Monday, November 18, 2013

Evanston: storm front; charging; reflecting; bivy; everything; George Carlin

        Carol and I were at a shopping mall a few miles west of our condo when the storm front struck at noon yesterday.  It was predicted and we could see it coming, but it was alarmingly strong, with torrential rain pouring down so fast it could not run off and caused almost immediate street flooding, and winds of around 50 miles per hour.   
        The first wave lasted an hour, following which the sky cleared and bright sun came out for another hour, before dark clouds ushered in a second, but less strong period of wind and rain.
        The tornados stayed well south of Evanston.
        While tornados are not unknown in November, spring is the usual tornado season.
        As I’ve pointed out before, the United States is a tough country in which to live.  Those few areas that don’t have tornados and severe winters are subject to hurricanes or earthquakes.


        Michael, a sharp eyed reader, observed in the photos of the cardinal points of The Great Cabin, that I was charging my iPad via an inverter.  He wrote that he uses a Belkin cord that plugs into a DC cigarette lighter socket avoiding the conversion of DC into AC and back to DC.  This is what I do when changing the Torqeedo battery, using a DC cord instead of the standard AC charger.
        His suggestion caused me to reconsider iPad charging.  I once tried charging by plugging into the Elago USB adapter, but it’s output is only 1 amp and it didn’t work.
        Since then I read somewhere of adapters made by Scosche that output 2.1 amps and charge devices faster.  I bought one and had been using it, but hadn’t thought to try the iPad.  I did and the iPad charged.  A simplification.  Excellent.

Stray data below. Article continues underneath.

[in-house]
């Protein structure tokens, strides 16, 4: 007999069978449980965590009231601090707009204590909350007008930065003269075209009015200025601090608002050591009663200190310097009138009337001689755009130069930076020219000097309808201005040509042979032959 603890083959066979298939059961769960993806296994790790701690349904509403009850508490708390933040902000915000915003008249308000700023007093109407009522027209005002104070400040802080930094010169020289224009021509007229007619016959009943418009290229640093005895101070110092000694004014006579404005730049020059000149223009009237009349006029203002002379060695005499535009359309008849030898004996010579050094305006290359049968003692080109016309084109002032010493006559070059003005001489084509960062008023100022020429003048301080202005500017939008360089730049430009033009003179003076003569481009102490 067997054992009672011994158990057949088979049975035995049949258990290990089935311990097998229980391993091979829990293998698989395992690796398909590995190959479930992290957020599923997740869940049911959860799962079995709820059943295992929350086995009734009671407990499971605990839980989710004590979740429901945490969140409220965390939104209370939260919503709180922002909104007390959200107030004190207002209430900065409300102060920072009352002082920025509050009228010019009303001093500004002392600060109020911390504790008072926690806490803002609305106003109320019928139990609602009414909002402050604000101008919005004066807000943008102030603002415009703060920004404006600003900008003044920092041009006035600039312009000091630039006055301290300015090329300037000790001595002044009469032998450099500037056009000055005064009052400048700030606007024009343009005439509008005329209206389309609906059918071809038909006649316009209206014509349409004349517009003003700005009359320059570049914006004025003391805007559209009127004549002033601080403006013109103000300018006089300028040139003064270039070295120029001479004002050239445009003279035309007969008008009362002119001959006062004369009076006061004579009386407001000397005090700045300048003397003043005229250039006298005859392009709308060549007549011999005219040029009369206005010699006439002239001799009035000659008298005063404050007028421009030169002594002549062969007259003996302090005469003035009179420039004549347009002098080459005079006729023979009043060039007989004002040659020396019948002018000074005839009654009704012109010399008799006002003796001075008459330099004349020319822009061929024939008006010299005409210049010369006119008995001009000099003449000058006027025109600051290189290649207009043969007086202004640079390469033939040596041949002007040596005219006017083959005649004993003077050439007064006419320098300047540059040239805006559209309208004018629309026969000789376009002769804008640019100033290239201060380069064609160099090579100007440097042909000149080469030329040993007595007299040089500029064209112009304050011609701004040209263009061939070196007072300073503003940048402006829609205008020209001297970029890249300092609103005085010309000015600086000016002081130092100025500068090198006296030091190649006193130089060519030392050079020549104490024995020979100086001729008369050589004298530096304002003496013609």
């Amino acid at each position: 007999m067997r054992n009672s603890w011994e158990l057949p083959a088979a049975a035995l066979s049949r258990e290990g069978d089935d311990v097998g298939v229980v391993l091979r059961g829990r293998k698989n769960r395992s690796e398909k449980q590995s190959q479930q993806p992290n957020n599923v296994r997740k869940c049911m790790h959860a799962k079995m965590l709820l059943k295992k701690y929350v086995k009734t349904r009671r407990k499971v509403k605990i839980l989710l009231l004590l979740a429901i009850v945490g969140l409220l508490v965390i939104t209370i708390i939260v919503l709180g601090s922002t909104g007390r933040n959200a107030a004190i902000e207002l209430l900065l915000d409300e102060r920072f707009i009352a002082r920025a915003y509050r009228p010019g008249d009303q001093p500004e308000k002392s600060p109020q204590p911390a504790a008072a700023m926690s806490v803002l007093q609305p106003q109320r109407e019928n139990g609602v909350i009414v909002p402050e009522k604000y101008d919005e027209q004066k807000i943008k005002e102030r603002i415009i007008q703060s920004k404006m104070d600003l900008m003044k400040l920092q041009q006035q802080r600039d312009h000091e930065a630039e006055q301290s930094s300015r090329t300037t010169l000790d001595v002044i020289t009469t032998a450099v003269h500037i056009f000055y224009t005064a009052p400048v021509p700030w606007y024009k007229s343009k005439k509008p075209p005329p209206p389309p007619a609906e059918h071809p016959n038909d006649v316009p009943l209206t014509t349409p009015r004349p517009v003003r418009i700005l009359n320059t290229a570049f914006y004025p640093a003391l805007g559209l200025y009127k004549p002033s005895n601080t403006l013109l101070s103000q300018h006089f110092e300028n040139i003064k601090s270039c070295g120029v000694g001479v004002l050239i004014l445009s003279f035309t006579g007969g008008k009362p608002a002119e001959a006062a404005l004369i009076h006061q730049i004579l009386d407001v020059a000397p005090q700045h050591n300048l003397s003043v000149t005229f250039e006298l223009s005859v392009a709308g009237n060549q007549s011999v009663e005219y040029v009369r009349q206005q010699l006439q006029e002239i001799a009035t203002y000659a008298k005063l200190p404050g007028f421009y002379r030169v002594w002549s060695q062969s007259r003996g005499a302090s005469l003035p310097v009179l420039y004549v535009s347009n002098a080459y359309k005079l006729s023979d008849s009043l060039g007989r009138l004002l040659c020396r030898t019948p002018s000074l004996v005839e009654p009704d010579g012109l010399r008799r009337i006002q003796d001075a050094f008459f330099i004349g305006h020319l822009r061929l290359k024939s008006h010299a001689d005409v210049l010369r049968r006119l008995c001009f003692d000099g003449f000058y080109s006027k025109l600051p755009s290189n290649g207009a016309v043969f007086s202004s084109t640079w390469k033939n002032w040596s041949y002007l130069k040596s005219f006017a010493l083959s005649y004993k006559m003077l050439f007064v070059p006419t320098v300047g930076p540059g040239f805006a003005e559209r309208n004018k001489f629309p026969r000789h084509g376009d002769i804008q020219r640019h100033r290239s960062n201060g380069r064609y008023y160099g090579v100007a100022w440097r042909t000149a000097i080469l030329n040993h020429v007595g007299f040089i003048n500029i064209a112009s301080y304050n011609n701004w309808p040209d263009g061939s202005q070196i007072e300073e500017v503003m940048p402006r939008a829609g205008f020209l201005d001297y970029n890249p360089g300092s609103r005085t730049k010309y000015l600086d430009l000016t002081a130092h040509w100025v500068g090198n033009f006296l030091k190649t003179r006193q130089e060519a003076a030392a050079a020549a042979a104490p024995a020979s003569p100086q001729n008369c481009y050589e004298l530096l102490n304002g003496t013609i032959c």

Thank you, Michael.

        Another sailor, Jeannette, told me about Columbia Omni-Heat Reflective clothing, which due to their lining which reflects back the body’s own heat are said to be extremely warm.
        At my request, Carol gave me Omni-Heat fleece and pants for my birthday.  They fit well, over normal clothes and under foul weather gear, seem to do what they claim to, and look better than I expected.  
        I wore the fleece top for a walk today when it was windy and 40°F/4.5°C and was comfortable.
        I noticed in a WEST Marine Christmas catalog a pair of gloves made with the same type of reflective lining and may get them for Christmas.
        Thank you, Jeannette, though I don’t think you are reading this any longer.

        I may also get for Christmas a bivy.
        Steve of SPARTINA fame brought bivies to my attention.  He often sleeps in one at anchor aboard his 17’ open boat.
        Some of you may recall that I rigged a piece of plastic over my settee berth on THE HAWKE OF TUONELA to prevent drips from the companionway falling on me, (see above) and HAWKE had a dodger.
        I hope my Velcroed covers will reduce water leaking through GANNET’s hatch, but I don’t expect perfection.
        It is not certain that a bivy will work on an inclined pipe berth, but if it does, I will in severe weather be sleeping in one inside GANNET.  
        In any event, it will be better than wrapping myself in a tarp on CHIDIOCK TICHBORNE’s floorboards.


        A small boat sailor from Australia wrote asking if I have a list of all the things I’ve bought and done to prepare GANNET.  I don’t; but I’ve just finished writing my last magazine article for this year and don’t have much else to do after my daily housekeeping chores, so I’ll try to compile one, though this might be better done when I’m on GANNET.
        Some of you may recall that fairly early in my ownership of the little sloop, I roughly added up what I had already spent and was so shocked that I stopped doing that.  Because I pay cash, as I have for almost forty years, if I have the money, I buy things I want; if I don’t, I don’t.  So I don’t need to keep track.
        I’m not going to try to total costs now—if it was shocking a year ago, it would be traumatically more so now—but a list of what has been done and bought might be of interest.  To me, if no one else.
        Thank you, Vince.


        If you have ten minutes, you might enjoy George Carlin’s insight into euphemisms.  
        I thank Fred for the link.
        The softening process, of both language and brains, of course continues.

        I have recently been wondering when did Gypsies become ‘Roma’?.  And why?